Hold that thought.
Back to Frank Salle. He remarried in 1926. With his four kids and second wife Jennie he continued running the grocery into 1927. For the year of 1928 the grocery at 1427 11th was operated by a Leo M Douglas, under the name of Auto Grocery. The next year though, Nunzio Salle and his family moved in and took over the grocery.
Then Frank Salle died in 1932, and Jennie was willed his property. Nunzio and family left the home in 1934, and the grocery was put up for sale. Nunzio briefly had a store on Beacon Hill, and by 1937 opened a store in the Riverton Community Market on Pacific Highway South — known then as the Tacoma Highway. After Nunzio died his son Bernie continued the store as Salle’s Market, and in turn his sons eventually joined him as Bernie and Boys.
A few years ago Bernie and Boys closed, but now Bernie’s son Tom Salle has opened a new store on 16th and Roxbury in White Center called Meat the Live Butcher. If you’re ever in the area, drop by to stock your fridge. I got some frozen elk burger for nostalgia’s sake, and they have more exotic items for sale, but if you go for the regular stuff you can watch it butchered right in front of you. (My dad had Bernie and Boys butcher deer and elk for him a few times, and I think it’s been 20 years since I had elk meat.)
Post-Salle History of 1427 11th
The Salle family story is a long, uninterrupted series of independent grocers and butchers, stretching to the present. The story of the Salle home at 1427 11th is much more punctuated, though.
Japanese immigrant Stephen Eiichi Arai purchased the store and rented the building from Jennie Salle from 1935 to 1942. Stephen entered the US in 1911 and took an English name. He was joined by wife Koshige Nakano, likely from his hometown, in 1917. She took the name Theresa. I’m not clear exactly where they were, but suspect Stephen was working in sawmills around eastern King County. In 1925 their daughter Jeannette Ann Sumiko was born in Kent, and in 1927 their sun Ted Hiroshi was born in Eatonville. Stephen worked at a mill in town in a large Japanese community that the census taker simply addressed “Jap town”. Eatonville had a strong bond between races and nationalities, though, so Stephen must have simply been seeking opportunity when he moved the family during the Great Depression to Seattle. They continued running the grocery until May 1942 when the entire family were unlawfully sent to prison camps during World War 2.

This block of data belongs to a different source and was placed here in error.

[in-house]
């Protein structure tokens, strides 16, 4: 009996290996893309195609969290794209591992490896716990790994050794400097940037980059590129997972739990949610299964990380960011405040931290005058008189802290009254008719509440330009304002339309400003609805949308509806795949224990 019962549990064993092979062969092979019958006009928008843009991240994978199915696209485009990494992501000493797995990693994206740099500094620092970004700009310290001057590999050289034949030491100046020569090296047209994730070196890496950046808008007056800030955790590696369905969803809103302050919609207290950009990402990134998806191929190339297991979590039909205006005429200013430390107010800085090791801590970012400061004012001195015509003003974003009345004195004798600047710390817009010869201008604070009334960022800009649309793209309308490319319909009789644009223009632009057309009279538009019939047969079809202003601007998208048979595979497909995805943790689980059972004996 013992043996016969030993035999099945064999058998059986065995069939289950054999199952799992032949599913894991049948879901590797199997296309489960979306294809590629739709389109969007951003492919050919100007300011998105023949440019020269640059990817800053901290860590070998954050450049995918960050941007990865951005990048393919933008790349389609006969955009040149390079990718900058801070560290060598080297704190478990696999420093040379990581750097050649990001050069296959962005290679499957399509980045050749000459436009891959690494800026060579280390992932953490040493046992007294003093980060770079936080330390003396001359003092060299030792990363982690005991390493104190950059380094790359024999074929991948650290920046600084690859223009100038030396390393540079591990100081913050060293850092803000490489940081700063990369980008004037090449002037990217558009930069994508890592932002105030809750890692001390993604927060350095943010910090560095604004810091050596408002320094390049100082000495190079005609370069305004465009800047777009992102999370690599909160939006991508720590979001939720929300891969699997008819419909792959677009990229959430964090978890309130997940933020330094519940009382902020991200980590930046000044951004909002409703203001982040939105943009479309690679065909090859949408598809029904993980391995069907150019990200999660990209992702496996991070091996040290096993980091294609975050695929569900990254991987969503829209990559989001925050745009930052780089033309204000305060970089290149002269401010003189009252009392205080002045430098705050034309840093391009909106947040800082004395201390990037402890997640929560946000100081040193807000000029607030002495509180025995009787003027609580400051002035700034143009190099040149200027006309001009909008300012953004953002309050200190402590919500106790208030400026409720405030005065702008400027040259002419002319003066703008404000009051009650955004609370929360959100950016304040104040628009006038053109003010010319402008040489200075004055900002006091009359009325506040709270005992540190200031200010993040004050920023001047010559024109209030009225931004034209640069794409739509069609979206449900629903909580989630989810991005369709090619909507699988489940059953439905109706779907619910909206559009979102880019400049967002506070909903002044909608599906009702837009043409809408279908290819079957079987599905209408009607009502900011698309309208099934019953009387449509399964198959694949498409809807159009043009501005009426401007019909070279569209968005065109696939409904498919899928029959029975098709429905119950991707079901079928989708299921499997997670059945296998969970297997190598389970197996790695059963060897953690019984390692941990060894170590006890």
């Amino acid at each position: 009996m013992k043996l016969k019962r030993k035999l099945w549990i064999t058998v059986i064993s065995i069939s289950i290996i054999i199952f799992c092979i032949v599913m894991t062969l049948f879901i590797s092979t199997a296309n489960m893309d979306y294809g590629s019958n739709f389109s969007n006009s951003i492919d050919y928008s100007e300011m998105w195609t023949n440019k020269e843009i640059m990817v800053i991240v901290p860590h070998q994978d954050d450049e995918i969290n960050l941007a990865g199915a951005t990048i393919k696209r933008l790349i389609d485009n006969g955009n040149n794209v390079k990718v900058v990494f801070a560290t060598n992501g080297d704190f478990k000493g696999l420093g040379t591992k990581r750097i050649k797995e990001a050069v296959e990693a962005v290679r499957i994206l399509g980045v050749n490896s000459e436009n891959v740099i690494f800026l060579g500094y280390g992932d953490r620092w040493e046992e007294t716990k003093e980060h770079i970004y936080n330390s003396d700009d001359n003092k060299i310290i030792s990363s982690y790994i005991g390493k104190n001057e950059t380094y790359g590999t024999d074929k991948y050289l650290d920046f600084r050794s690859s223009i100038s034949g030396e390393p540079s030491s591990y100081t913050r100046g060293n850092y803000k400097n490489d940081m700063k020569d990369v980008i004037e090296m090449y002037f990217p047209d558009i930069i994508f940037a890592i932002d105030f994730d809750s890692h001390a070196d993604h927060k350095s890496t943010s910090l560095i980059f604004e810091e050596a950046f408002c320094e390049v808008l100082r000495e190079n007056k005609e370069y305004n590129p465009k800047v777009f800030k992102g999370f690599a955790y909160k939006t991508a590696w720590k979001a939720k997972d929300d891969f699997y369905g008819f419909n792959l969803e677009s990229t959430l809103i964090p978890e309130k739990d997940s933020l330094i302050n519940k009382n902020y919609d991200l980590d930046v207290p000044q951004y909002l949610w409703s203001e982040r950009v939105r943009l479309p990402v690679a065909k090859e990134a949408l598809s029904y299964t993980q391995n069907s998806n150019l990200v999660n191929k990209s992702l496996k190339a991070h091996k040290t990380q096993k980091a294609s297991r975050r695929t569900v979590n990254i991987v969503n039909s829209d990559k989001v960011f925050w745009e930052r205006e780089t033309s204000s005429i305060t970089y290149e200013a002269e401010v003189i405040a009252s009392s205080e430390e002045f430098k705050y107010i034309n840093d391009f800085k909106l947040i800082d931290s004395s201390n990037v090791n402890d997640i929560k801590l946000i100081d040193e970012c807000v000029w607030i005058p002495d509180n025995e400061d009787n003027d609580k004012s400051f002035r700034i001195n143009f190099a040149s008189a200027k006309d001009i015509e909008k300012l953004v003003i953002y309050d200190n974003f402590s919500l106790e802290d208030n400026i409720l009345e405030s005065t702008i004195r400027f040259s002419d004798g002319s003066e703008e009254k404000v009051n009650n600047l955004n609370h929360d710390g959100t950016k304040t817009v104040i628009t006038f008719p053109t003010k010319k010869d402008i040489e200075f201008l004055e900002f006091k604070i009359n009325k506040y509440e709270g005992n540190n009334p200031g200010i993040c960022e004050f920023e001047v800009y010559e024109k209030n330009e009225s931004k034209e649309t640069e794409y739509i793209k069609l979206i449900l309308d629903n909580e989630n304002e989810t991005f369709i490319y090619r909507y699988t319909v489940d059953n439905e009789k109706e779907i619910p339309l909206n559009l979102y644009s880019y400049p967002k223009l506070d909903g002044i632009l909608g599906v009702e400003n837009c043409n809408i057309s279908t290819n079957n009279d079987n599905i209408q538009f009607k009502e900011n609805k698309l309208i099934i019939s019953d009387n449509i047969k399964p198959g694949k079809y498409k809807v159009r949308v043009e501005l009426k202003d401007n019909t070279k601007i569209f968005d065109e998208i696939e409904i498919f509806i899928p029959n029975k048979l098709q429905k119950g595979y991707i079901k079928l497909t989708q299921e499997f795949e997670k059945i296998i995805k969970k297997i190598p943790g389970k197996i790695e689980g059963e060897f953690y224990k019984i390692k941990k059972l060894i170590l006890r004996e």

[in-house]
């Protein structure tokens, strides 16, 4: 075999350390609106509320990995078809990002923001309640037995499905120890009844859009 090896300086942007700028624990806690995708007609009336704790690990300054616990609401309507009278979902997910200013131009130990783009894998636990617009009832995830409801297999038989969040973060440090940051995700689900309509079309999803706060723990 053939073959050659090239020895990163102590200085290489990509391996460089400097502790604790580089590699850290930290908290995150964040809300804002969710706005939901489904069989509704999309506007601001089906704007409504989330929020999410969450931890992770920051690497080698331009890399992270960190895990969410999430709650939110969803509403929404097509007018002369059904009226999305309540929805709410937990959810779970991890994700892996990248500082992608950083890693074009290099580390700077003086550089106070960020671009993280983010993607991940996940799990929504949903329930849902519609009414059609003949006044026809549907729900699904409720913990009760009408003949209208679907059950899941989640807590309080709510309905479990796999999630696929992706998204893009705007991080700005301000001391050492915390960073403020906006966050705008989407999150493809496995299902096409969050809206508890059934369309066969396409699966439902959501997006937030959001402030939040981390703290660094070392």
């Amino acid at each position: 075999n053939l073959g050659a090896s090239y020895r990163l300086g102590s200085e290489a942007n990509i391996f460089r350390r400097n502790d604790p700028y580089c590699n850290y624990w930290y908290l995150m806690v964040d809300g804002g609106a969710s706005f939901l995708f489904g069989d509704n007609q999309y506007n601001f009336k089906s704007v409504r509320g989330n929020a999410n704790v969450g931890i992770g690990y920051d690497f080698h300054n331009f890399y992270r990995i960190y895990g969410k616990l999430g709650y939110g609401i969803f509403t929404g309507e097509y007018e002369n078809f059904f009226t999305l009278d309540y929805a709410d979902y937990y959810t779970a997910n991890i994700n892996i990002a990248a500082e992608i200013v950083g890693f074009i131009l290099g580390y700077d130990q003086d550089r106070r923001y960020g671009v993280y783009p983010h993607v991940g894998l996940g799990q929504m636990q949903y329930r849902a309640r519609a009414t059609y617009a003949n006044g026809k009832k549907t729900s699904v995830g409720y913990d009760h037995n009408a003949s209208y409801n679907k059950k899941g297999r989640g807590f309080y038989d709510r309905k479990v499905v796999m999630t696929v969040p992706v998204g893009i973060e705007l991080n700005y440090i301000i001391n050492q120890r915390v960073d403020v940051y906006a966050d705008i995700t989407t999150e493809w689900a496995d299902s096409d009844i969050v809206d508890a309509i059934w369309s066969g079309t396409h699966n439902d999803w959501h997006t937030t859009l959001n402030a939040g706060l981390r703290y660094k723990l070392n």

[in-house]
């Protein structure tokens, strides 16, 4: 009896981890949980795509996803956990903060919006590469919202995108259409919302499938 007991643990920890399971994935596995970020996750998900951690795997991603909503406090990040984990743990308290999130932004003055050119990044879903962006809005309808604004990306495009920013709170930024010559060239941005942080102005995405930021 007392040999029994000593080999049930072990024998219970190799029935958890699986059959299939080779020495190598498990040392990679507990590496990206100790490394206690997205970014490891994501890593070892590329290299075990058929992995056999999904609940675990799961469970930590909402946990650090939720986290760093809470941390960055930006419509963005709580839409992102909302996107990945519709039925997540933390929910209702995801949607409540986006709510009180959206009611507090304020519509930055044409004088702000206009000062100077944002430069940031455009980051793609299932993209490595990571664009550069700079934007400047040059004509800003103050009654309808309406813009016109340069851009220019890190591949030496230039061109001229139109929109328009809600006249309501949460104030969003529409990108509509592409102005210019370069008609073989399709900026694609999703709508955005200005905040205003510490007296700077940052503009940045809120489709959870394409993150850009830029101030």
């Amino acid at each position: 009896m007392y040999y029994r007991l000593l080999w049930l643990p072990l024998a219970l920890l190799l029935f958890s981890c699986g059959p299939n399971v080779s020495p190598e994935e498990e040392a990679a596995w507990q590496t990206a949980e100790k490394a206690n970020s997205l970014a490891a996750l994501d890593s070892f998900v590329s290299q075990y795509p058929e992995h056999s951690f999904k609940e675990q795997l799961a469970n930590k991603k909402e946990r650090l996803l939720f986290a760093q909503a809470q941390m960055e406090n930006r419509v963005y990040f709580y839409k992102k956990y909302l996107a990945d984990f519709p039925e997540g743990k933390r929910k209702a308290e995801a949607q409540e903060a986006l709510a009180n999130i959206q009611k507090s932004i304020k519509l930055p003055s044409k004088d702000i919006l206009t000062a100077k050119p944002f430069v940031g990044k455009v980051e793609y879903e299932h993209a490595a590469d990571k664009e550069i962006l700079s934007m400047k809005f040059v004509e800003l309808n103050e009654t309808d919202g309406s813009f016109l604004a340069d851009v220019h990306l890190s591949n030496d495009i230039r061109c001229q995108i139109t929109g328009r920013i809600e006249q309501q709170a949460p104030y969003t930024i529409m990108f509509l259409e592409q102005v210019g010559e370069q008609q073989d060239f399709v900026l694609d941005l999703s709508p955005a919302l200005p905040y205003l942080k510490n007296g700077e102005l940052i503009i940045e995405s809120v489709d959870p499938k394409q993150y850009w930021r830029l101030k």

In June the grocery was listed for sale. From the time the relocation order was issued on April 1, the “Business Opportunities” section of the Seattle Times was filled with fire sales. Things like “Japanese owner requires quick action” and “Have large listings of Japanese hotels and apartments at sacrifice prices.” The vultures were feeding. Presumably Jennie Salle hoped to avoid that crowd by selling the Arai business by adding to her classified one simple word, a lie, that would garner sympathy: “Drafted.”
The Arais were processed at the Puyallup fairground’s Camp Harmony, and then moved to the concentration camp called Minidoka in Idaho. After they were released in 1945 the Arais started over in Detroit. Three generations later, they’re still there. Stephen Eiichi Arai’s namesake great grandson Stephen Nakamura was married last year in Livonia. That’s about all that’s available online about the last 70 years of the growing Arai family: one wedding announcement with two photos of happiness and love.
Here’s one final look at the full block now.